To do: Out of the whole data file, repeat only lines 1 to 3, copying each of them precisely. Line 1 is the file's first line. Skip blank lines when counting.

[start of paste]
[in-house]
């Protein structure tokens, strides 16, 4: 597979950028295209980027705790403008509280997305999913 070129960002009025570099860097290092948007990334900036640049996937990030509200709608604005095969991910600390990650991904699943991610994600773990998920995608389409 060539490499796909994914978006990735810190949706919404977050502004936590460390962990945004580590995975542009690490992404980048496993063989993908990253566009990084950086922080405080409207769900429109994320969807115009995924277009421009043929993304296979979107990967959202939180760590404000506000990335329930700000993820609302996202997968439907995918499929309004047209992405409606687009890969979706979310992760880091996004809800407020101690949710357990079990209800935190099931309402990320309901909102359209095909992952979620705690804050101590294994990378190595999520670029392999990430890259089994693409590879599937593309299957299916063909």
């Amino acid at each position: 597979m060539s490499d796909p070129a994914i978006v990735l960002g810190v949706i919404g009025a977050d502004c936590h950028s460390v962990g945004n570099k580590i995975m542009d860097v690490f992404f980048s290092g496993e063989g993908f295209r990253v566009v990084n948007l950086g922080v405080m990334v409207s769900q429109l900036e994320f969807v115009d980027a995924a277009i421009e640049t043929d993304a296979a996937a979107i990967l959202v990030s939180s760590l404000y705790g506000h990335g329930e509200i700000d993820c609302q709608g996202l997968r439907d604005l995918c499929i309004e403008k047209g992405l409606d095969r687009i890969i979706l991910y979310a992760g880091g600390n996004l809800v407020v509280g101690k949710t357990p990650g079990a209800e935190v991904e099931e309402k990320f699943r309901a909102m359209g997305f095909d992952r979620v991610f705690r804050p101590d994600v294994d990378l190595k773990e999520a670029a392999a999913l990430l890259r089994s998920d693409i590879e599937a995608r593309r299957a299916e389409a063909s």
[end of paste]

[in-house]
């Protein structure tokens, strides 16, 4: 597979950028295209980027705790403008509280997305999913 070129960002009025570099860097290092948007990334900036640049996937990030509200709608604005095969991910600390990650991904699943991610994600773990998920995608389409 060539490499796909994914978006990735810190949706919404977050502004936590460390962990945004580590995975542009690490992404980048496993063989993908990253566009990084950086922080405080409207769900429109994320969807115009995924277009421009043929993304296979979107990967959202939180760590404000506000990335329930700000993820609302996202997968439907995918499929309004047209992405409606687009890969979706979310992760880091996004809800407020101690949710357990079990209800935190099931309402990320309901909102359209095909992952979620705690804050101590294994990378190595999520670029392999990430890259089994693409590879599937593309299957299916063909």
């Amino acid at each position: 597979m060539s490499d796909p070129a994914i978006v990735l960002g810190v949706i919404g009025a977050d502004c936590h950028s460390v962990g945004n570099k580590i995975m542009d860097v690490f992404f980048s290092g496993e063989g993908f295209r990253v566009v990084n948007l950086g922080v405080m990334v409207s769900q429109l900036e994320f969807v115009d980027a995924a277009i421009e640049t043929d993304a296979a996937a979107i990967l959202v990030s939180s760590l404000y705790g506000h990335g329930e509200i700000d993820c609302q709608g996202l997968r439907d604005l995918c499929i309004e403008k047209g992405l409606d095969r687009i890969i979706l991910y979310a992760g880091g600390n996004l809800v407020v509280g101690k949710t357990p990650g079990a209800e935190v991904e099931e309402k990320f699943r309901a909102m359209g997305f095909d992952r979620v991610f705690r804050p101590d994600v294994d990378l190595k773990e999520a670029a392999a999913l990430l890259r089994s998920d693409i590879e599937a995608r593309r299957a299916e389409a063909s």